Figure 5. A: direct correlation of collagen volume fraction (CVF) with propeptide carboxy-terminal of procollagen type I (PICP) serum concentrations measured in peripheral blood. B: direct correlation of PICP serum concentrations measured in coronary sinus and peripheral blood. Panel A taken from Querejeta et al.3 Panel B taken from Querejeta et al.35
Figure 6. Effects of chronic treatment with torasemide or furosemide on collagen volume fraction (CVF), propeptide carboxy-terminal of procollagen type I (PICP) serum concentrations, and functional class (according to New York Heart Association classification) in heart failure patients. Data are presented as mean ± standard error of the mean. The dark and light columns represent the values before and after treatment, respectively. Adapted from López et al.37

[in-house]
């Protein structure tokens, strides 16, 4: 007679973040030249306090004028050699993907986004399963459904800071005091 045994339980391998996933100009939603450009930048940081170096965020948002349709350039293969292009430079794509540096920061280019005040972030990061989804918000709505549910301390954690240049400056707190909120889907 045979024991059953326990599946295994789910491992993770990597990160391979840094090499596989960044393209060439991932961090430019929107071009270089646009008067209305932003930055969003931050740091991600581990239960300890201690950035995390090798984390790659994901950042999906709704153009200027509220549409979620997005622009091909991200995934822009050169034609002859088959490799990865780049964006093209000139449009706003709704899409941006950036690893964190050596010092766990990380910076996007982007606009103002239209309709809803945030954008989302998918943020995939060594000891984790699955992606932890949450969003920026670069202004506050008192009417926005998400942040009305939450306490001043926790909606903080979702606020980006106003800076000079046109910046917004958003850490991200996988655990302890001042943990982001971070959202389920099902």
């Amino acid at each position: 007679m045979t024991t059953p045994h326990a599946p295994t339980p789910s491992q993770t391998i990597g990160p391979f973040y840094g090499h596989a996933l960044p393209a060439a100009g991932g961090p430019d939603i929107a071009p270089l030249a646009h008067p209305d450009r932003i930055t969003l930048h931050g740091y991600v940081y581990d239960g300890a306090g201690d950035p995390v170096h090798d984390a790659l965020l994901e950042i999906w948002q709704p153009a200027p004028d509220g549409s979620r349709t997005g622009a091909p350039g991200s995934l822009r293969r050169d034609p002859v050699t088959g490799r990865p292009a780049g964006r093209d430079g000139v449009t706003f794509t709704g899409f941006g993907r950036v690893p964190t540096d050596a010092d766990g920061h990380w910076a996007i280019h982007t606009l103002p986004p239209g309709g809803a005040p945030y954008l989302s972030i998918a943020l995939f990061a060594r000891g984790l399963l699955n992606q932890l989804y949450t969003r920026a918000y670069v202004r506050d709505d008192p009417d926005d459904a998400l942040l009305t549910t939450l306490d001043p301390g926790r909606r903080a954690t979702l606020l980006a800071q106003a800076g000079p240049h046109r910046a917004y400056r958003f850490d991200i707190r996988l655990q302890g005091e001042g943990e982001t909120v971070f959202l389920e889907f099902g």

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Arterial hypertension induces numerous alterations in the composition of cardiac tissue, which, in turn, result in structural remodeling of the myocardium. This remodeling is due to a range of pathologic mechanisms associated with mechanical, neurohormonal and cytokine processes that affect both cardiomyocyte and non-cardiomyocyte compartments of the myocardium. One of these processes involves disruption of the equilibrium between the synthesis and degradation of type-I and type-III collagen molecules. The result is excess accumulation of type-I and type-III collagen fibers in interstitial and perivascular spaces in the myocardium. The clinical significance of myocardial fibrosis lies in its contribution to the development of cardiac complications in hypertensive patients. This brief review focuses on the mechanisms of myocardial fibrosis and their clinical consequences. In addition, the techniques used for diagnosing myocardial fibrosis and the main therapeutic strategies for reducing fibrosis are also discussed.